IT IS after all a station currently in use.

    • BruceNY says:

      Amen to that! But I think that it is still being used primarily for transporting construction materials down to the platform so until that work is done they won’t be able to finish the entrance. But please, please MTA don’t make the bone-head decision to wait to open this entrance at the same time as the rest of the 2nd Avenue line! How about December, 2015???

  9. Nyland8 says:

    I’d like to revisit the idea of running across 125th St. westward all the way to the Hudson. North of Central Park there are zero cross-town trains, and 125th is the ideal location for many reasons.

    Being able to connect the T Line to, in turn, the 2/3, the A/B/C/D, the 1 Line, and the Empire corridor of the future MetroNorth station planned to be located there, is a great and reasonable way to connect upper Manhattan,and western Bronx, to the east side and points beyond … and vice versa.

    From an engineering standpoint, because of the difference in geology, most of the journey would be through relatively soft overburden – not tunneling through hard Manhattan schist like the current SASs east side phases do. This means little or no blasting, and TBM speeds 4X faster than Phases I&II.

    Also an excursion pier has already been built right there – 130th St on the Hudson, which means all you need to start ferry service is a fare box and a fence. This would mean that ferries from Westchester and Rockland Counties would immediately become more viable options by quickly dumping their passengers on a very well-connected cross-town subway, without having to take the much slower boat ride all the way down to midtown, and then hopping an even slower cross-town bus.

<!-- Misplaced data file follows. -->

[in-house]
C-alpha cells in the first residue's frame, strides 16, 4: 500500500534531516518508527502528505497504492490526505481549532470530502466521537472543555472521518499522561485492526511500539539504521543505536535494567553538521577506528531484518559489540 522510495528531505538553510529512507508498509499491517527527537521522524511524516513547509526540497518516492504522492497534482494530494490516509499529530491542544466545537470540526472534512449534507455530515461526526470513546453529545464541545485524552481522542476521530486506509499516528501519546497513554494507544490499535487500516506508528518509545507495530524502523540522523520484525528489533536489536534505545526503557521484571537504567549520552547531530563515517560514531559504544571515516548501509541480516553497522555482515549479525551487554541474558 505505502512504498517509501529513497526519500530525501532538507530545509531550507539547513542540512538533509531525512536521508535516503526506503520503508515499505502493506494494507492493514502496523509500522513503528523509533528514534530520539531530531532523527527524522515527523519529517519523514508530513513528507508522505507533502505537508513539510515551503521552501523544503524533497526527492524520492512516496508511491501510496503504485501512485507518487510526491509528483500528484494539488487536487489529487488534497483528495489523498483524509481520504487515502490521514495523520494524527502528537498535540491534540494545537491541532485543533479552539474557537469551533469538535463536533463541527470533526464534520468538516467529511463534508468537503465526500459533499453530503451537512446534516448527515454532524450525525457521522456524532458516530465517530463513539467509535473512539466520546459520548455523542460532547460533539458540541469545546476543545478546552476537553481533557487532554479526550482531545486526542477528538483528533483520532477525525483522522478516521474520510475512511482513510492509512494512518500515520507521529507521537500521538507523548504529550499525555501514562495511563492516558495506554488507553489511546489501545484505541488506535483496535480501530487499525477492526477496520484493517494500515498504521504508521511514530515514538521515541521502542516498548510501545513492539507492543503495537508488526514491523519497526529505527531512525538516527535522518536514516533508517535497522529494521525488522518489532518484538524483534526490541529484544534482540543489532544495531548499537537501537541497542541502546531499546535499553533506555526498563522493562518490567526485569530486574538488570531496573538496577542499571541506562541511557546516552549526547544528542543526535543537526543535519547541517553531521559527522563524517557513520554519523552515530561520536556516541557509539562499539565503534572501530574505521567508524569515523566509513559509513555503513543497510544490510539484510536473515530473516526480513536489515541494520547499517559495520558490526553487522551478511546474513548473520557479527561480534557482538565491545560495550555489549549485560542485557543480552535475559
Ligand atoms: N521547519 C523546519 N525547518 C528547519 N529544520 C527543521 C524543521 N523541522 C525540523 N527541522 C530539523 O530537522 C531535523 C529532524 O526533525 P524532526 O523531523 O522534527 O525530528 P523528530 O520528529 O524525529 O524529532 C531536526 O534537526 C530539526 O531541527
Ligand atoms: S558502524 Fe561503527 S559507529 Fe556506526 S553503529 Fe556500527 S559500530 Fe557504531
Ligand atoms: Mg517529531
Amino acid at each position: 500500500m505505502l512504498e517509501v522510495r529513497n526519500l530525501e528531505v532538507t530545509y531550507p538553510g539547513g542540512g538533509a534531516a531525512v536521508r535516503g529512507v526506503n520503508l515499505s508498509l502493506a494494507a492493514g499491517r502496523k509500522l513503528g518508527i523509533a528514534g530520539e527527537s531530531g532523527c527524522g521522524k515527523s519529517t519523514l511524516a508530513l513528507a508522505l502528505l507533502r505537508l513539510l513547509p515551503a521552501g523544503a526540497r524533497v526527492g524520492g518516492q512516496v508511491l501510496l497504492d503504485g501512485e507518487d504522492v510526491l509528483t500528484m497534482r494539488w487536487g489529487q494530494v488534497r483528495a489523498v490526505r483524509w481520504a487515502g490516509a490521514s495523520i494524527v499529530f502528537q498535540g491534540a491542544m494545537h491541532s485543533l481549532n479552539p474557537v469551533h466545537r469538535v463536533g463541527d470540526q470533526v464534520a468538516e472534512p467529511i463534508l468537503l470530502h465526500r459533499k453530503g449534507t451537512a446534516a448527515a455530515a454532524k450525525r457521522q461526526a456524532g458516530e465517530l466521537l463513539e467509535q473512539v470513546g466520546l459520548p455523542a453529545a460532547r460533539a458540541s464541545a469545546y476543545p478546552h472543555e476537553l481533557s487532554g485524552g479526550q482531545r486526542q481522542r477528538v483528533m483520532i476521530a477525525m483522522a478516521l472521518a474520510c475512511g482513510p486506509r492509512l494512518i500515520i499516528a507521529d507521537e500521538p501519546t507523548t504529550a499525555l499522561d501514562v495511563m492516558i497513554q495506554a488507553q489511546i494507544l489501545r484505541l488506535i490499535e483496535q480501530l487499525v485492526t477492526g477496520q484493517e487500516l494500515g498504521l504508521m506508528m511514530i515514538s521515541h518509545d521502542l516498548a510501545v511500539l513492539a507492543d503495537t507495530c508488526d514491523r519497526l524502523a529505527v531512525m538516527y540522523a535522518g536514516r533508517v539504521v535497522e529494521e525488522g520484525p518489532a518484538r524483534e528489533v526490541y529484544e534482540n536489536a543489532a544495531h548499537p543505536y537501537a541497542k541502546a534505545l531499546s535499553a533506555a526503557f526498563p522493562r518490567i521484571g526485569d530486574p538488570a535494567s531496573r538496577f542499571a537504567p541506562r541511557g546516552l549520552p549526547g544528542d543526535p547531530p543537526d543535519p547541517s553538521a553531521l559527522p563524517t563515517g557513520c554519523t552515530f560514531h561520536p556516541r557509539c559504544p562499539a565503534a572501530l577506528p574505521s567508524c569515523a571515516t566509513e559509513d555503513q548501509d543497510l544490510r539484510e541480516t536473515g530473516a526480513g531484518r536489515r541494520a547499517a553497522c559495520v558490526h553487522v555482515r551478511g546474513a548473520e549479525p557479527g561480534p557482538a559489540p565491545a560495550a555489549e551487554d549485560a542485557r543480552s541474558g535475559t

The end of the line would be right at the major Columbia University campus expansion, translating to high-density subway traffic from staff and students starting the day it opens.

    The tail tracks for the T Line will already bring it more than halfway to the 2/3 Line station on Malcolm X. In a saner world, future plans can send it eastward across Randalls Island all the way to LaGuardia. All-in-all, it’s a lot of bang for the buck for just a mile-and-a-half of subway extension.

    • Nathanael says:

      “Also an excursion pier has already been built right there – 130th St on the Hudson, which means all you need to start ferry service is a fare box and a fence. This would mean that ferries from Westchester and Rockland Counties would immediately become more viable options…”

      Not to mention Edgewater !!

      • adirondacker12800 says:

        Uh huh. Drive to the ferry terminal through awful traffic, park the car, take a slow ferry across the river, get on a bus to get to the subway and then take a half hour subway ride to your job downtown. When you can get the bus or train right in your suburb that goes to Midtown.

        • Nyland8 says:

          Uh … no. That “slow ferry” is quicker across the river at that location than driving across the GWB during rush hours, especially when the Cross Bronx gets backed up, and the whole point is that with a cross-town T Line following 125th St, you wouldn’t have to get on a bus after the ferry crossing. You climb right onto a subway that can bring you all the way down the east side of Manhattan, and hit every uptown trunk line along the way. Not to mention having two MetroNorth connections.